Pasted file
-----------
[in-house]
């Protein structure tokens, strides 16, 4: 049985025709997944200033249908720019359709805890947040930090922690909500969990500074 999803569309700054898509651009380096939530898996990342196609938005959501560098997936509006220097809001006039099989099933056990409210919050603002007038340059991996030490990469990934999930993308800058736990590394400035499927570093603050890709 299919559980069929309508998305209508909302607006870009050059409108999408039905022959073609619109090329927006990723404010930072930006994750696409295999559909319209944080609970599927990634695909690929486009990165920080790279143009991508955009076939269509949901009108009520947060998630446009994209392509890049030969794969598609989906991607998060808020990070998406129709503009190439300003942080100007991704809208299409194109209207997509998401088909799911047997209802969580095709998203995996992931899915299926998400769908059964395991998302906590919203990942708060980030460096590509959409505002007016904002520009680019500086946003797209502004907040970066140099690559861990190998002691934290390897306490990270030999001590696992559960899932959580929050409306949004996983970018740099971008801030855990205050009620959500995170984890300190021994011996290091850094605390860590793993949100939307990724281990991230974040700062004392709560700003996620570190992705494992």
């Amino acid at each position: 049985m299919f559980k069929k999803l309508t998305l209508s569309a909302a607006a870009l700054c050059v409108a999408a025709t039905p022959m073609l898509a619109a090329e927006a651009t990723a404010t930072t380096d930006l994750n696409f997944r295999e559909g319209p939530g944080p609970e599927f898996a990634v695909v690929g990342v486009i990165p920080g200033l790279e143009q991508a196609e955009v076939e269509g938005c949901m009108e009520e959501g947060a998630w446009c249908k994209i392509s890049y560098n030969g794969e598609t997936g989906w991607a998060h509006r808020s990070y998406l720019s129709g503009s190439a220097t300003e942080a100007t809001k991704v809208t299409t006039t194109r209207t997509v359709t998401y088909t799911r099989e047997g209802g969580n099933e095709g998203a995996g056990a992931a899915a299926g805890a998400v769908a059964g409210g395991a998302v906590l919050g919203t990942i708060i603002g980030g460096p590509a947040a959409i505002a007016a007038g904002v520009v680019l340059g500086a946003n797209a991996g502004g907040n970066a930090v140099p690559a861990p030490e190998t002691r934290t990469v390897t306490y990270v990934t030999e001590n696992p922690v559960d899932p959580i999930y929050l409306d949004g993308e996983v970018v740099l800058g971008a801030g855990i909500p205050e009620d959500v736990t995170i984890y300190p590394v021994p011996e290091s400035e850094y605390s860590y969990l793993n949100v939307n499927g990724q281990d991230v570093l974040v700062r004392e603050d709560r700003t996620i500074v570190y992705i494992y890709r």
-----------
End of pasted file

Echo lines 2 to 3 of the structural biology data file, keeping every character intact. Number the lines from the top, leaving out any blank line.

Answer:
């Protein structure tokens, strides 16, 4: 049985025709997944200033249908720019359709805890947040930090922690909500969990500074 999803569309700054898509651009380096939530898996990342196609938005959501560098997936509006220097809001006039099989099933056990409210919050603002007038340059991996030490990469990934999930993308800058736990590394400035499927570093603050890709 299919559980069929309508998305209508909302607006870009050059409108999408039905022959073609619109090329927006990723404010930072930006994750696409295999559909319209944080609970599927990634695909690929486009990165920080790279143009991508955009076939269509949901009108009520947060998630446009994209392509890049030969794969598609989906991607998060808020990070998406129709503009190439300003942080100007991704809208299409194109209207997509998401088909799911047997209802969580095709998203995996992931899915299926998400769908059964395991998302906590919203990942708060980030460096590509959409505002007016904002520009680019500086946003797209502004907040970066140099690559861990190998002691934290390897306490990270030999001590696992559960899932959580929050409306949004996983970018740099971008801030855990205050009620959500995170984890300190021994011996290091850094605390860590793993949100939307990724281990991230974040700062004392709560700003996620570190992705494992």
């Amino acid at each position: 049985m299919f559980k069929k999803l309508t998305l209508s569309a909302a607006a870009l700054c050059v409108a999408a025709t039905p022959m073609l898509a619109a090329e927006a651009t990723a404010t930072t380096d930006l994750n696409f997944r295999e559909g319209p939530g944080p609970e599927f898996a990634v695909v690929g990342v486009i990165p920080g200033l790279e143009q991508a196609e955009v076939e269509g938005c949901m009108e009520e959501g947060a998630w446009c249908k994209i392509s890049y560098n030969g794969e598609t997936g989906w991607a998060h509006r808020s990070y998406l720019s129709g503009s190439a220097t300003e942080a100007t809001k991704v809208t299409t006039t194109r209207t997509v359709t998401y088909t799911r099989e047997g209802g969580n099933e095709g998203a995996g056990a992931a899915a299926g805890a998400v769908a059964g409210g395991a998302v906590l919050g919203t990942i708060i603002g980030g460096p590509a947040a959409i505002a007016a007038g904002v520009v680019l340059g500086a946003n797209a991996g502004g907040n970066a930090v140099p690559a861990p030490e190998t002691r934290t990469v390897t306490y990270v990934t030999e001590n696992p922690v559960d899932p959580i999930y929050l409306d949004g993308e996983v970018v740099l800058g971008a801030g855990i909500p205050e009620d959500v736990t995170i984890y300190p590394v021994p011996e290091s400035e850094y605390s860590y969990l793993n949100v939307n499927g990724q281990d991230v570093l974040v700062r004392e603050d709560r700003t996620i500074v570190y992705i494992y890709r």